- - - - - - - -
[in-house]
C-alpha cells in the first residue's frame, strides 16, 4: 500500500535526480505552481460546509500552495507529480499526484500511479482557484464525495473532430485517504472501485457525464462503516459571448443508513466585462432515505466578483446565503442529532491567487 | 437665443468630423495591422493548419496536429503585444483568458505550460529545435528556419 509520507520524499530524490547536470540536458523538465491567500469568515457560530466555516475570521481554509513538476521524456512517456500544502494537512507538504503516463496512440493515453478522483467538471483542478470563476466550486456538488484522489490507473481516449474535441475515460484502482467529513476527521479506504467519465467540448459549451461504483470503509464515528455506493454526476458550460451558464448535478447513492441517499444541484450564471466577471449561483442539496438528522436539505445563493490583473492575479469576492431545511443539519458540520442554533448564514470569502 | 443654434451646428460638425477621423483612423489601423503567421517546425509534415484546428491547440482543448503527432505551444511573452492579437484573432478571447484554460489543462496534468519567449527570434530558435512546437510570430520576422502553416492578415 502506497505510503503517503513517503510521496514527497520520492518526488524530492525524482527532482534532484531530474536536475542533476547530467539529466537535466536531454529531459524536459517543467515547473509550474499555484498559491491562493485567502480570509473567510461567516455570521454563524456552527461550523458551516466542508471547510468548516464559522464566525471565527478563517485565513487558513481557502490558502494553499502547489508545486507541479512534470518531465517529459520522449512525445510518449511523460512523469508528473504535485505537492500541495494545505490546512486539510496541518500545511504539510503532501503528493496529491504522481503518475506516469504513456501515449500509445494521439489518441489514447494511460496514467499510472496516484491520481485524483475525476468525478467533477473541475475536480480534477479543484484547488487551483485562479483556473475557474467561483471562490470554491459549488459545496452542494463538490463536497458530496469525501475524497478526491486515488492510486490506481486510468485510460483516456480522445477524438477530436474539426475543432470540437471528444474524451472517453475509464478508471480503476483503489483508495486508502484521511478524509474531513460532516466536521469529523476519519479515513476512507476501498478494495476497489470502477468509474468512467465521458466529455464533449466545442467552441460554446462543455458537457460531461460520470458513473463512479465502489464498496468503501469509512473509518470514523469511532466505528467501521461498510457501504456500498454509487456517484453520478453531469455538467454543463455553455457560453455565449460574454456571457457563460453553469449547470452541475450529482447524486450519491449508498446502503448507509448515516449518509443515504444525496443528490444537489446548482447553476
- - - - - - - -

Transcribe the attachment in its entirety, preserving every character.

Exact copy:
[in-house]
C-alpha cells in the first residue's frame, strides 16, 4: 500500500535526480505552481460546509500552495507529480499526484500511479482557484464525495473532430485517504472501485457525464462503516459571448443508513466585462432515505466578483446565503442529532491567487 | 437665443468630423495591422493548419496536429503585444483568458505550460529545435528556419 509520507520524499530524490547536470540536458523538465491567500469568515457560530466555516475570521481554509513538476521524456512517456500544502494537512507538504503516463496512440493515453478522483467538471483542478470563476466550486456538488484522489490507473481516449474535441475515460484502482467529513476527521479506504467519465467540448459549451461504483470503509464515528455506493454526476458550460451558464448535478447513492441517499444541484450564471466577471449561483442539496438528522436539505445563493490583473492575479469576492431545511443539519458540520442554533448564514470569502 | 443654434451646428460638425477621423483612423489601423503567421517546425509534415484546428491547440482543448503527432505551444511573452492579437484573432478571447484554460489543462496534468519567449527570434530558435512546437510570430520576422502553416492578415 502506497505510503503517503513517503510521496514527497520520492518526488524530492525524482527532482534532484531530474536536475542533476547530467539529466537535466536531454529531459524536459517543467515547473509550474499555484498559491491562493485567502480570509473567510461567516455570521454563524456552527461550523458551516466542508471547510468548516464559522464566525471565527478563517485565513487558513481557502490558502494553499502547489508545486507541479512534470518531465517529459520522449512525445510518449511523460512523469508528473504535485505537492500541495494545505490546512486539510496541518500545511504539510503532501503528493496529491504522481503518475506516469504513456501515449500509445494521439489518441489514447494511460496514467499510472496516484491520481485524483475525476468525478467533477473541475475536480480534477479543484484547488487551483485562479483556473475557474467561483471562490470554491459549488459545496452542494463538490463536497458530496469525501475524497478526491486515488492510486490506481486510468485510460483516456480522445477524438477530436474539426475543432470540437471528444474524451472517453475509464478508471480503476483503489483508495486508502484521511478524509474531513460532516466536521469529523476519519479515513476512507476501498478494495476497489470502477468509474468512467465521458466529455464533449466545442467552441460554446462543455458537457460531461460520470458513473463512479465502489464498496468503501469509512473509518470514523469511532466505528467501521461498510457501504456500498454509487456517484453520478453531469455538467454543463455553455457560453455565449460574454456571457457563460453553469449547470452541475450529482447524486450519491449508498446502503448507509448515516449518509443515504444525496443528490444537489446548482447553476